DfT approves Silvertown Tunnel despite air quality concerns

Concerns over the air pollution impact of a road tunnel beneath the River Thames between Greenwich and Silvertown have been dismissed, with the government having backed the plans.

Proposals to develop the tunnel have been put forward by Transport for London which claimed that the development would reduce congestion at the Blackwall Tunnel and improve the reliability and resilience of the wider road network in London.

Plans for the proposed Silvertown Tunnel (source: TfL)

However, opponents to the plans claimed that the development would encourage more traffic and potentially have an impact on air pollution in the area.

A six-month public inquiry into the proposals was carried out in late 2016, with the Planning Inspectorate having recommended the plans for approval by the Secretary of State for Transport Chris Grayling.

A decision was expected late last year, but the Transport Secretary deferred the decision to allow time to assess the likely impact on air quality and whether it would cause a further delay in efforts to meet air quality limits within the capital (see story).


However, in a planning decision issued today, the Secretary of State has offered his approval for the proposals, after concluding that the development would not result in a delay in compliance with air quality limits within the capital.

In a letter on the decision, published yesterday, the Department for Transport, wrote: “The Secretary of State notes that whilst there might be worsening in air quality of some receptors that are already over the limits for NO2 the Secretary of State is content that with the mitigation measures secured through the DCO, the Development can operate at the levels of traffic and emissions that were assessed by the Applicant.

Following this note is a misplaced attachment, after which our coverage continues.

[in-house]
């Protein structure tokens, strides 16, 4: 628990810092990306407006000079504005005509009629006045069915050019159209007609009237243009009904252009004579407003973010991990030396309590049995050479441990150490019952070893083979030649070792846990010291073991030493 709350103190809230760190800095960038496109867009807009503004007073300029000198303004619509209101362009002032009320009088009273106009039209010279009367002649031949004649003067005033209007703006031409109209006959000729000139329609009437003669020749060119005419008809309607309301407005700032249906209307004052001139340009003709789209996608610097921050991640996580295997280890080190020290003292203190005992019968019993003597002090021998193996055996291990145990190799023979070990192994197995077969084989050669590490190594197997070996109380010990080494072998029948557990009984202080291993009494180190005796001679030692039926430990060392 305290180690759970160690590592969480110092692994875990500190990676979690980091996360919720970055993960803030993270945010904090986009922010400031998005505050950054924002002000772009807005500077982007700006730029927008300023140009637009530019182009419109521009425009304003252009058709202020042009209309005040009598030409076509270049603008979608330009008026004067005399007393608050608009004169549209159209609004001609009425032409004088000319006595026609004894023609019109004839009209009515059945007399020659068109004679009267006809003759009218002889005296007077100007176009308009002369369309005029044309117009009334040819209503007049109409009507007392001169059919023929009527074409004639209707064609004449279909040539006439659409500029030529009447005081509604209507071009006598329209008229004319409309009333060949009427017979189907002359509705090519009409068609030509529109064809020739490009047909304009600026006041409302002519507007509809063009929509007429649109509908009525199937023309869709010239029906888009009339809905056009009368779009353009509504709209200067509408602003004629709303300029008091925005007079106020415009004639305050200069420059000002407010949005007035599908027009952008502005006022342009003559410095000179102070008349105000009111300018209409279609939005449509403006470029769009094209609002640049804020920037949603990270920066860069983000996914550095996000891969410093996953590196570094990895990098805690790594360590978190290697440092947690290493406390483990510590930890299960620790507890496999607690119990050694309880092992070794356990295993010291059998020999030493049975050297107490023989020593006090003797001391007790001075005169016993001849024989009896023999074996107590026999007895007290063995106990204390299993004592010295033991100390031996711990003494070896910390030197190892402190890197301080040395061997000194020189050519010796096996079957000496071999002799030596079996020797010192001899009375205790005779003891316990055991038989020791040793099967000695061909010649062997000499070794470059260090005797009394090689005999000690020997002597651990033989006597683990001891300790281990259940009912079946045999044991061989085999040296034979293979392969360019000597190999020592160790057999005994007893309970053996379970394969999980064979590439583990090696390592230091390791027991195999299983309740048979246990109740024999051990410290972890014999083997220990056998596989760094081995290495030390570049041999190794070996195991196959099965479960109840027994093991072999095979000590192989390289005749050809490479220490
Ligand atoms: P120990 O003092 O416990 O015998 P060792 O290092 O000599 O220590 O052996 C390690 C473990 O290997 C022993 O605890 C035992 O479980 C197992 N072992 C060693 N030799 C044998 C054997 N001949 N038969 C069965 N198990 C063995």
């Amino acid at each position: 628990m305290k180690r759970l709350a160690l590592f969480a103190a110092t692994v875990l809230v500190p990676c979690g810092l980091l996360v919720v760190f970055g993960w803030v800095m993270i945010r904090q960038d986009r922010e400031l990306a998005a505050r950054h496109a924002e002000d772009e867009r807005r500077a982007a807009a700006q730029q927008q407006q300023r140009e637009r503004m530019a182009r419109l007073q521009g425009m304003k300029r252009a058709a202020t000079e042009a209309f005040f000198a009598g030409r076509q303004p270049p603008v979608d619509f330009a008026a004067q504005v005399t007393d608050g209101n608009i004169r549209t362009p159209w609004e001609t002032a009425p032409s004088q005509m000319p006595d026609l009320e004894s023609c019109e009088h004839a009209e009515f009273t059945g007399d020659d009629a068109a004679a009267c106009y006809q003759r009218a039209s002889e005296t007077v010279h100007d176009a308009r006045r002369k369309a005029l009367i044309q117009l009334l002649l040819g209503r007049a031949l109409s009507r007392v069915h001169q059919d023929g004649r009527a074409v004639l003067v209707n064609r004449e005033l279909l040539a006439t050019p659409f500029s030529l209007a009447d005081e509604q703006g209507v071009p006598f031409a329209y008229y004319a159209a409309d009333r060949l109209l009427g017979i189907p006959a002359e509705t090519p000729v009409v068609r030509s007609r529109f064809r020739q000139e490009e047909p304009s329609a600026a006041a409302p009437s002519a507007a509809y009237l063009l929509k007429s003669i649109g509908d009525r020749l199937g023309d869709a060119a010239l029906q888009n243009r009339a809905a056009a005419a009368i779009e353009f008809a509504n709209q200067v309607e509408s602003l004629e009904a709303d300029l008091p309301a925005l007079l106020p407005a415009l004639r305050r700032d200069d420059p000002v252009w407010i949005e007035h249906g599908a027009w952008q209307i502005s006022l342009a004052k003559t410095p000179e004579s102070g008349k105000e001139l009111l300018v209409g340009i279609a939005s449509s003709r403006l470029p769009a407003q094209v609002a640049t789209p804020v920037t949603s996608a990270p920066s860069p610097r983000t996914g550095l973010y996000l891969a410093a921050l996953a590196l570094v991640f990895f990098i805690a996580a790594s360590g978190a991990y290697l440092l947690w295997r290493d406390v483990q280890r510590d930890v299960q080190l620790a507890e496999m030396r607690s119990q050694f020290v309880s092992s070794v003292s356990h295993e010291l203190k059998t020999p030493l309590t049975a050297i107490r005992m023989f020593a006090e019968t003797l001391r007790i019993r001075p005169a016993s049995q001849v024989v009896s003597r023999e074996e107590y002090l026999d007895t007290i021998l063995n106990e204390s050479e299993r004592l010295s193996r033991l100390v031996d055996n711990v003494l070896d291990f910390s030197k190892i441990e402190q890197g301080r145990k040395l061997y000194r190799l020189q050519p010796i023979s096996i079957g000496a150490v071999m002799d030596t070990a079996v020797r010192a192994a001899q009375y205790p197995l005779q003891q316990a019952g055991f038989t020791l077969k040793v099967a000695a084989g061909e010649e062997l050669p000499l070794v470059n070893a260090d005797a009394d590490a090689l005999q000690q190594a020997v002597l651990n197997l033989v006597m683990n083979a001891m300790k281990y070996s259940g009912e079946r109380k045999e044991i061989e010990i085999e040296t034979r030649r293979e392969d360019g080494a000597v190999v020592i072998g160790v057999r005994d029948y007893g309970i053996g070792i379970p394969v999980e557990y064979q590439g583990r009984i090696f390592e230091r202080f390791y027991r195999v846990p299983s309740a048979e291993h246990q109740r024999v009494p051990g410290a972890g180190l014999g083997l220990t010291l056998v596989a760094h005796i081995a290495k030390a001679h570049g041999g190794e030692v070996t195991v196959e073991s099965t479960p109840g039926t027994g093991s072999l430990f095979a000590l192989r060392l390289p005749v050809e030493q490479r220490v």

“The Secretary of State is therefore satisfied that the Development will not result in a delay to the Greater London urban area (which is currently not compliant) being able to achieve compliance with the Air Quality Directive.”

Campaigners have criticised the decision to approve the development, claiming that the money used to fund the tunnel could be better used in other projects to improve transport links within the capital.

Campaign for Better Transport has called upon the Mayor of London, Sadiq Khan, to consider the plans further before deciding whether to go ahead with the development.


Responding to the Secretary of State’s decision, Bridget Fox, sustainable transport campaigner at the CBT, said: This is a bad decision for Londoners and sets a poor precedent for the rest of the country. Committing billions to build this four-lane road in east London will generate new traffic, worsen the environment, and undermine the many positive goals in the Mayor’s Transport Strategy.

“The £1 billion cost could be so much better spent: it could fund over 2,500 electric buses, build over 300 miles of cycle superhighway or pay for the Barking Riverside rail link four times over. Bland assurances that future pollution can be controlled by varying the user charge will not allay the concerns of communities affected by the proposal.

“Permission to build is not obligation to build: we urge the Mayor and TfL to think again and abandon these damaging plans.”


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